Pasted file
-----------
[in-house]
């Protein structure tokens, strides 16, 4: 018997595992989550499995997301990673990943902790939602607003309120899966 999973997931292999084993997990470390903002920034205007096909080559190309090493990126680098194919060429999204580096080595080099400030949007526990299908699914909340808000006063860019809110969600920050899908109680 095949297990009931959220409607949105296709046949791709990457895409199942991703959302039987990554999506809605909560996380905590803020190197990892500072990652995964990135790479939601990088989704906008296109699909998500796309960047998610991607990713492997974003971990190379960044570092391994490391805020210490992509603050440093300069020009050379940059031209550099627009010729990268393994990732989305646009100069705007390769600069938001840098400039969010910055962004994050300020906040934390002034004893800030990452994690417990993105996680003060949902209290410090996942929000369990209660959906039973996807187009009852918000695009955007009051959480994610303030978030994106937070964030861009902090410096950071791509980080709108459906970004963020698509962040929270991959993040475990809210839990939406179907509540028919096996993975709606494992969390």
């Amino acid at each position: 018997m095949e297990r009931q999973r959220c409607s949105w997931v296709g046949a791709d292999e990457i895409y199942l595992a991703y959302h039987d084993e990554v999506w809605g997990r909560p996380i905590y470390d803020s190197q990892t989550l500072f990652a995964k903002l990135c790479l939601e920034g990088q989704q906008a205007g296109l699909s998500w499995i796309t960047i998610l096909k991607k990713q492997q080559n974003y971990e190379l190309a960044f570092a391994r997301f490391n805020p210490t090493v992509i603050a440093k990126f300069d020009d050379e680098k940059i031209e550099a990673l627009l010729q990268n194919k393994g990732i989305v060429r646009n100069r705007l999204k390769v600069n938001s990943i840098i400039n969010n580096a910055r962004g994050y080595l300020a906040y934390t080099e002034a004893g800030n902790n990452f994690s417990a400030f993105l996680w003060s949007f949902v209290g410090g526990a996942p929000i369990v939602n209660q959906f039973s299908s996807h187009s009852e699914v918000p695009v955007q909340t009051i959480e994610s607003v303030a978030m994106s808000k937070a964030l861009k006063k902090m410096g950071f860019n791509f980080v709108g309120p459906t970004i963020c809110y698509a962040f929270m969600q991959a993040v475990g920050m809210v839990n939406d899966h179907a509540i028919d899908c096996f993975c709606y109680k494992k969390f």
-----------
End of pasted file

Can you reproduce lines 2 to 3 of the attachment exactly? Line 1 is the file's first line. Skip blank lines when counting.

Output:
């Protein structure tokens, strides 16, 4: 018997595992989550499995997301990673990943902790939602607003309120899966 999973997931292999084993997990470390903002920034205007096909080559190309090493990126680098194919060429999204580096080595080099400030949007526990299908699914909340808000006063860019809110969600920050899908109680 095949297990009931959220409607949105296709046949791709990457895409199942991703959302039987990554999506809605909560996380905590803020190197990892500072990652995964990135790479939601990088989704906008296109699909998500796309960047998610991607990713492997974003971990190379960044570092391994490391805020210490992509603050440093300069020009050379940059031209550099627009010729990268393994990732989305646009100069705007390769600069938001840098400039969010910055962004994050300020906040934390002034004893800030990452994690417990993105996680003060949902209290410090996942929000369990209660959906039973996807187009009852918000695009955007009051959480994610303030978030994106937070964030861009902090410096950071791509980080709108459906970004963020698509962040929270991959993040475990809210839990939406179907509540028919096996993975709606494992969390």
């Amino acid at each position: 018997m095949e297990r009931q999973r959220c409607s949105w997931v296709g046949a791709d292999e990457i895409y199942l595992a991703y959302h039987d084993e990554v999506w809605g997990r909560p996380i905590y470390d803020s190197q990892t989550l500072f990652a995964k903002l990135c790479l939601e920034g990088q989704q906008a205007g296109l699909s998500w499995i796309t960047i998610l096909k991607k990713q492997q080559n974003y971990e190379l190309a960044f570092a391994r997301f490391n805020p210490t090493v992509i603050a440093k990126f300069d020009d050379e680098k940059i031209e550099a990673l627009l010729q990268n194919k393994g990732i989305v060429r646009n100069r705007l999204k390769v600069n938001s990943i840098i400039n969010n580096a910055r962004g994050y080595l300020a906040y934390t080099e002034a004893g800030n902790n990452f994690s417990a400030f993105l996680w003060s949007f949902v209290g410090g526990a996942p929000i369990v939602n209660q959906f039973s299908s996807h187009s009852e699914v918000p695009v955007q909340t009051i959480e994610s607003v303030a978030m994106s808000k937070a964030l861009k006063k902090m410096g950071f860019n791509f980080v709108g309120p459906t970004i963020c809110y698509a962040f929270m969600q991959a993040v475990g920050m809210v839990n939406d899966h179907a509540i028919d899908c096996f993975c709606y109680k494992k969390f």